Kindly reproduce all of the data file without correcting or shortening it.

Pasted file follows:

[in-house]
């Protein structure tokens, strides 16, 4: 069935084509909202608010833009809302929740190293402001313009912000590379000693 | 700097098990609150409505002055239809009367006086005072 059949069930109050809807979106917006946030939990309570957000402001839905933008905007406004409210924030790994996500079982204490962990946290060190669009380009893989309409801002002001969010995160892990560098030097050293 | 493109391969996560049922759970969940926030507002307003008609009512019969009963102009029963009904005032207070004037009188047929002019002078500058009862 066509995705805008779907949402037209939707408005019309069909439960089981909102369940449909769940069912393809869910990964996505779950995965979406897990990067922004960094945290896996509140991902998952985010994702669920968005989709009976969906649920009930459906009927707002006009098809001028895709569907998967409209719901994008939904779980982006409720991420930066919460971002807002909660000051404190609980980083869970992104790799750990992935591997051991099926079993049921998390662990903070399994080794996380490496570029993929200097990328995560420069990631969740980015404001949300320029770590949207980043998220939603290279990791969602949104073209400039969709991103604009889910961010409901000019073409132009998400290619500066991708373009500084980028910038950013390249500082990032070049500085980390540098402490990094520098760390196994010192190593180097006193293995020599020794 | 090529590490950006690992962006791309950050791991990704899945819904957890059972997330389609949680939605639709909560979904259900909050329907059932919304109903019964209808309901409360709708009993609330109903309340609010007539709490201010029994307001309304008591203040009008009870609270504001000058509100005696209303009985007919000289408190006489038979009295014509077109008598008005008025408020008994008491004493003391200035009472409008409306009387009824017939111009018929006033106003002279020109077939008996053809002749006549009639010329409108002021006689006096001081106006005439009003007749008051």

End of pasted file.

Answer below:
[in-house]
């Protein structure tokens, strides 16, 4: 069935084509909202608010833009809302929740190293402001313009912000590379000693 | 700097098990609150409505002055239809009367006086005072 059949069930109050809807979106917006946030939990309570957000402001839905933008905007406004409210924030790994996500079982204490962990946290060190669009380009893989309409801002002001969010995160892990560098030097050293 | 493109391969996560049922759970969940926030507002307003008609009512019969009963102009029963009904005032207070004037009188047929002019002078500058009862 066509995705805008779907949402037209939707408005019309069909439960089981909102369940449909769940069912393809869910990964996505779950995965979406897990990067922004960094945290896996509140991902998952985010994702669920968005989709009976969906649920009930459906009927707002006009098809001028895709569907998967409209719901994008939904779980982006409720991420930066919460971002807002909660000051404190609980980083869970992104790799750990992935591997051991099926079993049921998390662990903070399994080794996380490496570029993929200097990328995560420069990631969740980015404001949300320029770590949207980043998220939603290279990791969602949104073209400039969709991103604009889910961010409901000019073409132009998400290619500066991708373009500084980028910038950013390249500082990032070049500085980390540098402490990094520098760390196994010192190593180097006193293995020599020794 | 090529590490950006690992962006791309950050791991990704899945819904957890059972997330389609949680939605639709909560979904259900909050329907059932919304109903019964209808309901409360709708009993609330109903309340609010007539709490201010029994307001309304008591203040009008009870609270504001000058509100005696209303009985007919000289408190006489038979009295014509077109008598008005008025408020008994008491004493003391200035009472409008409306009387009824017939111009018929006033106003002279020109077939008996053809002749006549009639010329409108002021006689006096001081106006005439009003007749008051």